Updated: Feb 15
Ash Wednesday is around the corner, and I am looking forward to it. Perhaps it’s a strange personality quirk (or my Enneagram 7 enthusiastic outlook on life) but I have always enjoyed Lent. Ash Wednesday and Lent were days I experienced as unique from the rest of the year, like a communal diet or exercise regimen I participated in with other Christians. I loved getting ashes smudged on my forehead and seeing others with the same mark and feeling a warm sense of solidarity. I’m not a very disciplined person, so Lent was always an opportunity to strip away excess in my life, alongside others, like a team effort. Looking back, I think I saw it as a bit of “sacrificial fun” before Easter.
One of my friends recently noted that this entire past year has felt like Lent, and not in a fun way like I had framed it, but in a difficult and exhausting way. What she said rang true: for 300+ days we have been giving things up. Whether willingly or by mandate, we have given up the things we most cherish—fun, friends, personal liberties, peace and quiet, hugs, handshakes, church services, sporting events, coffee shops…the list is endless.
Since March of 2020, it is as if we have been living through a continual season of fasting and sacrificing. The type of sacrifices we have made were not made merely as a spiritual practice done out of religious devotion, but for the purpose of collective safety and health. And for that reason, our sacrifices not being solely for our ourselves, but for others, makes those sacrifices more sacred than we realize.
During Lent, we sacrifice to prepare ourselves for baptism—for new life with Christ; our desire is to strip away the distractions that keep us from focusing on Christ. Perhaps this year, we have experienced a longer time of preparation—a whole year of fasting rather than 40 days. With so much stripped away, perhaps we are more ready than ever to fix our eyes on Christ, and commune with fellow believers in prayer to experience the life in abundance that Jesus promised in John 10:10.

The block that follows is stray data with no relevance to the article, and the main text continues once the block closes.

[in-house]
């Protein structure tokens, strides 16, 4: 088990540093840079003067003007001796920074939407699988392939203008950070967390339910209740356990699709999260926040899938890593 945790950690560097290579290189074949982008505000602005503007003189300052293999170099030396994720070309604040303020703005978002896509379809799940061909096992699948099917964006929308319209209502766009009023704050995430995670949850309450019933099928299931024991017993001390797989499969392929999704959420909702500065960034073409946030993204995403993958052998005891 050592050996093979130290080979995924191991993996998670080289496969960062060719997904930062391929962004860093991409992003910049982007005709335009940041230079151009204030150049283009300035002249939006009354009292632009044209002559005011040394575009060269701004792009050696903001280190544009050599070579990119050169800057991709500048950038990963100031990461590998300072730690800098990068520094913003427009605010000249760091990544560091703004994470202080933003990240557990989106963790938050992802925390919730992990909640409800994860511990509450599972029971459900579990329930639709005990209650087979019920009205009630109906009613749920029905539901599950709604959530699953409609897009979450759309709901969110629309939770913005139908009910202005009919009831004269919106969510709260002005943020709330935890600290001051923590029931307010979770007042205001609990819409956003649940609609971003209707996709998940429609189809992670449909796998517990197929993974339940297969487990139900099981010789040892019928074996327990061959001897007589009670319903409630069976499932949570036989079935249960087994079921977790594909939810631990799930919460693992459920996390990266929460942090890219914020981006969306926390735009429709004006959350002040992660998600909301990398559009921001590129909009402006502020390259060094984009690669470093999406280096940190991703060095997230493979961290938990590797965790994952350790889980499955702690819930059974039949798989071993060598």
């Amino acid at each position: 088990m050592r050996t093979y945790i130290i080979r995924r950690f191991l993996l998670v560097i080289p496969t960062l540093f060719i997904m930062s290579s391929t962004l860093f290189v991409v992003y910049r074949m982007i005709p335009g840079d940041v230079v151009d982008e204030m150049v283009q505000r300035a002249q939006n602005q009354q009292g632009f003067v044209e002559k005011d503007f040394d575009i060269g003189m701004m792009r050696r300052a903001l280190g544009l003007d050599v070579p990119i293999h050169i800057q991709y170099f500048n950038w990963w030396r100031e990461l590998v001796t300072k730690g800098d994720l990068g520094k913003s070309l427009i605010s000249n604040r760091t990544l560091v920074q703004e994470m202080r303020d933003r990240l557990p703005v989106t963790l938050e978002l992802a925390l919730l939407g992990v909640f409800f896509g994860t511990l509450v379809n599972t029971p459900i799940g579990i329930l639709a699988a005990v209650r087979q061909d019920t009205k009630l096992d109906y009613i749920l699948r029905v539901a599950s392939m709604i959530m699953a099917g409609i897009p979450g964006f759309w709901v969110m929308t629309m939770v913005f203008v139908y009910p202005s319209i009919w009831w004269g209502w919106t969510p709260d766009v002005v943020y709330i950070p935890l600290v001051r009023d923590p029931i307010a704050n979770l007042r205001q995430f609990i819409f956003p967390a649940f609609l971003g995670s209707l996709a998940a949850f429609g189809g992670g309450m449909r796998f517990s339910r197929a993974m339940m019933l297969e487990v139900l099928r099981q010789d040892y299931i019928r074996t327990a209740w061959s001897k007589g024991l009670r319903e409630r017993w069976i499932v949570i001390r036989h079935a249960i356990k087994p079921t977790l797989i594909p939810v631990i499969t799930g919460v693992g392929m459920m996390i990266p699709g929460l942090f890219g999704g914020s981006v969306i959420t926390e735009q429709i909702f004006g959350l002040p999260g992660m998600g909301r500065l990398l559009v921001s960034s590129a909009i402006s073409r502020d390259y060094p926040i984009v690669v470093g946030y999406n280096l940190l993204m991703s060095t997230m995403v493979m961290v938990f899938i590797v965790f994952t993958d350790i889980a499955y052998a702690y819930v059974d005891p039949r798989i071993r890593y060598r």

One of the ways I best connect with God is through prayerfully reading scripture: reflecting on its meaning, responding with action, and resting in God’s presence. This rhythm of Read, Reflect, Respond and Rest is a form of Lectio Divina, or sacred reading/listening, an ancient Christian practice that invites you to notice what the Holy Spirit may be saying to you through scripture.
Lectio Divina can be done individually or with others. During this time of solitude and social-distancing, I want to remember God’s promises alongside other Christians, specifically other women and non-binary folks who love God and hear from the Holy Spirit. As a result, I reached out to friends I have met along my spiritual journey—from seminary, church, mission work and spiritual direction. Over 55 people responded to the call by writing a reflection on the scripture passage that resonated with them from the lectionary (church calendar). The writers participating in this Lent Devotional are from varying Christian denominations, some are pastors or spiritual directors and others hold jobs outside of the Church. The women and transgender persons involved are from all over the globe, of different ethnicities, races, sexual-orientations and gender identities, political persuasions and theological positions, yet we all hold one thing in common—our willingness to hear from the Holy Spirit and reflect on the Divine Mystery.
I am now extending the invitation to you. I invite you to join us on this Lenten journey of holy listening, meeting God in the scripture—reading, reflecting, responding and resting in God’s presence through our version of Lectio Divina. Please join us each day from Ash Wednesday (February 17, 2021) through Easter (April 4, 2021) and then each Sunday through Pentecost (May 23, 2021) for a scripture reflection and prayer written by a fellow sibling in Christ. You can follow along with us by requesting the PDF version of the Lent Devotional by emailing email@example.com, or by subscribing to the daily blog posts at spiritualdirectionwithjulia.com.
We have endured a long and weary season of sacrifice. My prayer is that this Lent and Easter devotional will help all of us connect with God in a way that brings new life, and that the sacrifices we made for one another will bear fruit, not just in our communities but also in our souls.
I hope you join us on this Lenten journey.